Whiteness can be obliteration that facilitates; a ground cleared for a new set of relations. To erase an image is always to make another image, but to make any image is in the first place already an act of erasure. Deleuze wrote that “it is a mistake to think that the painter works on a white surface.” Before any mark is made upon it, he argued, the canvas is cluttered with potential images, “so that the painter does not have to cover a blank surface but rather would have to empty it out, clear it, clean it.”6 To give a form concrete presence is to eliminate all other possible forms (“a painting is the sum of its destructions,” Picasso said). Deleuze was not speaking specifically of monochrome painting here, but his observation can be stretched. To paint a canvas completely in white is to paradoxically cover a thing with its own ground, to “clear it” by affirming its origin as its endpoint. But as we have seen, erasure is not always an intervention placed on top of an image; receptive white ground can be excavated from beneath a Playboy centerfold image or a drawing by de Kooning. In this sense, the negation is already contained within the thing, facilitating its appearance. Whiteness obliterates but is perfectly receptive: the invention of Liquid Paper depended on this apparent conundrum, and Wittgenstein’s remarks failed to resolve it. In concealing with its supreme opacity, whiteness goes on to hold all possible images within itself.
While most art historical surveys would have us believe that monochromes are born as highly self-conscious public gestures of iconoclastic eradication or spiritual transcendence, the UK artist David Batchelor’s Found Monochromes show us that they can also exist inadvertently and inconspicuously. Since 1997 Batchelor has photographed several hundred rectilinear blocks of whiteness encountered around London and in other cities. Things faded and forgotten, things painted over, things facing the other way, these temporary fields of emptiness have double invisibility in that they are blank surface spaces that negate imagery, and they also normally live out their existences completely unnoticed amongst the flux of city life. In “finding” them rather than making them, Batchelor in a sense creates something without adding to the stuff of the world. And maybe this is a better way to approach imageless images in general—not as destructive annihilation of what is there, but rather as an exposure of the emptiness that always already exists.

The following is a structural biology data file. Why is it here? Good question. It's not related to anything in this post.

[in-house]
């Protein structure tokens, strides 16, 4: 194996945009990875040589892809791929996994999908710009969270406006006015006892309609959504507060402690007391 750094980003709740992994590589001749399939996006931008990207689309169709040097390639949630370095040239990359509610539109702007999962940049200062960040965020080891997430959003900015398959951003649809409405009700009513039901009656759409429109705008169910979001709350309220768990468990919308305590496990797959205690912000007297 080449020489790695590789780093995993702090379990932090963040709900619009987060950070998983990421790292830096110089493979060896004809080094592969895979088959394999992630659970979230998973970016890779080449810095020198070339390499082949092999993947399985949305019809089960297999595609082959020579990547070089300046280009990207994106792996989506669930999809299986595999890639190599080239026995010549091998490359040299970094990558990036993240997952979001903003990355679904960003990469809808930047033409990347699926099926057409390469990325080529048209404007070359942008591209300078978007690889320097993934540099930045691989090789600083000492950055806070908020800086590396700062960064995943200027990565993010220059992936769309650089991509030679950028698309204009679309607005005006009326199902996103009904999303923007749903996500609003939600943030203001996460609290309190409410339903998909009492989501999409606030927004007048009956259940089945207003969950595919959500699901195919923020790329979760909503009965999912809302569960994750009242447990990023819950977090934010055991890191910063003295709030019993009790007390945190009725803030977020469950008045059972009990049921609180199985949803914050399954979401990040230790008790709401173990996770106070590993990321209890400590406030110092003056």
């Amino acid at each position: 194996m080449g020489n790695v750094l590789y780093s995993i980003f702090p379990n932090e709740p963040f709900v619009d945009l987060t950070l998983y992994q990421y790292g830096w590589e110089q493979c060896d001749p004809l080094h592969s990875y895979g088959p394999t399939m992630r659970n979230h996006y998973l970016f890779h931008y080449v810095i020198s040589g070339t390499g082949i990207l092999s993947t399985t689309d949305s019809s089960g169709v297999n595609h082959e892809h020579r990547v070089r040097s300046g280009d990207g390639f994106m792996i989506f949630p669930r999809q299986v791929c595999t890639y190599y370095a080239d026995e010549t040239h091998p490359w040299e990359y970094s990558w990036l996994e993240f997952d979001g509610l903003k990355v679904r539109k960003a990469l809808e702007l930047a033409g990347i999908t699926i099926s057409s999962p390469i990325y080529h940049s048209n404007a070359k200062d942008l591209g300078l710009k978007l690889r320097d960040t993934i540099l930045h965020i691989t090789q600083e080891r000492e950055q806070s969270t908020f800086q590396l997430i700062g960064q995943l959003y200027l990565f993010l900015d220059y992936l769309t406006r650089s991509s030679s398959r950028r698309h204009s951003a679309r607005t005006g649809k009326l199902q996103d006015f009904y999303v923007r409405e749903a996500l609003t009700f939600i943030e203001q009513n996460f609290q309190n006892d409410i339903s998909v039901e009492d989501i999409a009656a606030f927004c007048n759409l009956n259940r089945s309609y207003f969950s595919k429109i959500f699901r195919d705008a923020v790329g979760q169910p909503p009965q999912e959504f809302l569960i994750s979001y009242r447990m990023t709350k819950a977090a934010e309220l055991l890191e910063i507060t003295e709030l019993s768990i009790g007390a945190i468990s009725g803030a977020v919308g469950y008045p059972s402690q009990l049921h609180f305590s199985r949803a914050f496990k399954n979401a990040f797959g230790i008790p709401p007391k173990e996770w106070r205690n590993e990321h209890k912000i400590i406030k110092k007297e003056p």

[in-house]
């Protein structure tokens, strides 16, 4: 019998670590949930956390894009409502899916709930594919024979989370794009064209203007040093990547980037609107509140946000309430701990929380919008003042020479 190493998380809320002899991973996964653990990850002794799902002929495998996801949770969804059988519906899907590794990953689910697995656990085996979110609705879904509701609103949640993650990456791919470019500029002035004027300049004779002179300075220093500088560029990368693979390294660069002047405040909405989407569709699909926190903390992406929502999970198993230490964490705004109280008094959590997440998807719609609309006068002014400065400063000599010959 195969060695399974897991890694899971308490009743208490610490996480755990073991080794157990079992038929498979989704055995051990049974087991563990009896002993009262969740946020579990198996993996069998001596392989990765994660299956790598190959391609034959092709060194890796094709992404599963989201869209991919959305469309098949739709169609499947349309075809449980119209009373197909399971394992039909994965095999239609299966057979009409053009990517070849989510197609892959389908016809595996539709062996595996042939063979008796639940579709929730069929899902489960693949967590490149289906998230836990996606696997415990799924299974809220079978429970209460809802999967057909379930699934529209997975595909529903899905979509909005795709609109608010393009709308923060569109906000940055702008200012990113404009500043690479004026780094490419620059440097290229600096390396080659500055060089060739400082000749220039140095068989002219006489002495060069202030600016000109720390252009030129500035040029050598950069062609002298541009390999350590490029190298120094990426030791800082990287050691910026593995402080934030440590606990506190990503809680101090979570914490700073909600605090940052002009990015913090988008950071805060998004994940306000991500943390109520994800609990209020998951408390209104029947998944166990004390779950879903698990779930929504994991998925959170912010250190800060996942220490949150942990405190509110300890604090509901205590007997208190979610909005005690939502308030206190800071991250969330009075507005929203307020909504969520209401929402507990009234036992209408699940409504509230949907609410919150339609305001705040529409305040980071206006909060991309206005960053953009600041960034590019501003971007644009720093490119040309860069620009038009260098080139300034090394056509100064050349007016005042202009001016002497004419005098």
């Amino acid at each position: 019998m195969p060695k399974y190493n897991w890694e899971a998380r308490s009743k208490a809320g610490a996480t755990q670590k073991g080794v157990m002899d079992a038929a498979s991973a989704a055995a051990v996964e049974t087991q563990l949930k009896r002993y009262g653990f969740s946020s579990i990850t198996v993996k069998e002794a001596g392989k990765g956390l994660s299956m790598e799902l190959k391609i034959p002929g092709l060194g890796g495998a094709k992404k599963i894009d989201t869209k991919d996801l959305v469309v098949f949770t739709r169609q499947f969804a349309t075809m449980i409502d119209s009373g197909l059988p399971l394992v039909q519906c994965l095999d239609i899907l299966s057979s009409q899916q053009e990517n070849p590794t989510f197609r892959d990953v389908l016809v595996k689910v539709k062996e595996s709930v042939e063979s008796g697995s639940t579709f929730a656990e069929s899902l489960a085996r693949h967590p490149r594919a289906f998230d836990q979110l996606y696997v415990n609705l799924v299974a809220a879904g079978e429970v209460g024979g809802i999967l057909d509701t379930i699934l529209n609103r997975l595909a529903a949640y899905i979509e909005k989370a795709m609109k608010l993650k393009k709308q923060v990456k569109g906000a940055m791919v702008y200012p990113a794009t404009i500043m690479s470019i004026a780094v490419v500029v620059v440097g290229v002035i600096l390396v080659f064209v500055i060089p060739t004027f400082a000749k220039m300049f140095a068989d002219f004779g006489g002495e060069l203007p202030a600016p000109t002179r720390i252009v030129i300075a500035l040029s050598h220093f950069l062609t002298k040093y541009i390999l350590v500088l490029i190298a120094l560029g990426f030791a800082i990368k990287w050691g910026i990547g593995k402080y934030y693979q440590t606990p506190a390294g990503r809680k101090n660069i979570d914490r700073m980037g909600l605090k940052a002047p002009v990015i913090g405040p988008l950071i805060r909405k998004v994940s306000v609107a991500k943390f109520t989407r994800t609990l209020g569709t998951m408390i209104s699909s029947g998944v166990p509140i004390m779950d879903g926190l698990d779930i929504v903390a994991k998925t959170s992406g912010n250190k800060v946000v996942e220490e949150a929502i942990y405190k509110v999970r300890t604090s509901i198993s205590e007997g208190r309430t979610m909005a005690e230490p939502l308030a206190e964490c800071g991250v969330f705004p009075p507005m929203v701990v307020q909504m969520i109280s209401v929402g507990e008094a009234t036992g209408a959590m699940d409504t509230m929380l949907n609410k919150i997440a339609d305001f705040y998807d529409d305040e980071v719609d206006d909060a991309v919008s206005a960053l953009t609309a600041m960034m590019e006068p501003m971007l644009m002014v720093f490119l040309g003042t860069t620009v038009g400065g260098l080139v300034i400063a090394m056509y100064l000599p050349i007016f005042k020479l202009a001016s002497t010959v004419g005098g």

In Italo Calvino’s short story “A Sign in Space,” the narrator Qfwfq recalls being the first to distinguish in the undistinguished universe. In order to give form to space, he makes a mark in it, sparking an intergalactic feud with another being somewhere in the cosmos. For several billion years, the universe’s first artist is driven by wounded vanity through an exhausting negotiation of mark-making and erasure, until finally there is no difference between the two, as the proliferation of signs returns the universe to the blank artless mass it started as, where nothing can stand apart from anything else. The story ends with the dejected conclusion that “independent of signs, space didn’t exist and perhaps had never existed.” First published in 1963, when the field of semiotics was taking off, “A Sign in Space” has been taken as Calvino’s remark on the absurd futility of any study of signs in the grand scheme of the universe. The sign in space has to return to the perpetual void from which it emerged: what starts out as a radical gesture is to be obliterated in sameness. Qfwfq affirms existence by leaving a trace (i.e., he makes art), but alas, creation only amounts to self-negation.
Everything also amounts to nothing in the blank white screens of Hiroshi Sugimoto’s well-known photographic series Theatres (1978-). As with Batchelor’s Found Monochromes, this is empty whiteness where we expect visual clutter—confined spaces purged of signification amongst the saturated visual field of modern urban life. Also like Batchelor’s inexhaustibly serialized project, these monochromes exist independently to the artist’s intention, rather than as intervened obliteration. Sugimoto wondered what would happen if he ‘photographed cinema’ by keeping the shutter of his camera open for the entire duration of a film. Amazed by the pure white screen that resulted as the total sum of the projected images, he went on to enumerate dozens of images with prolonged exposure photographs from anonymous indoor and drive-through cinemas across the USA, always showing that to see all at once is to see nothing at all. Continuation is harnessed, and the flow of things results in their own disappearance.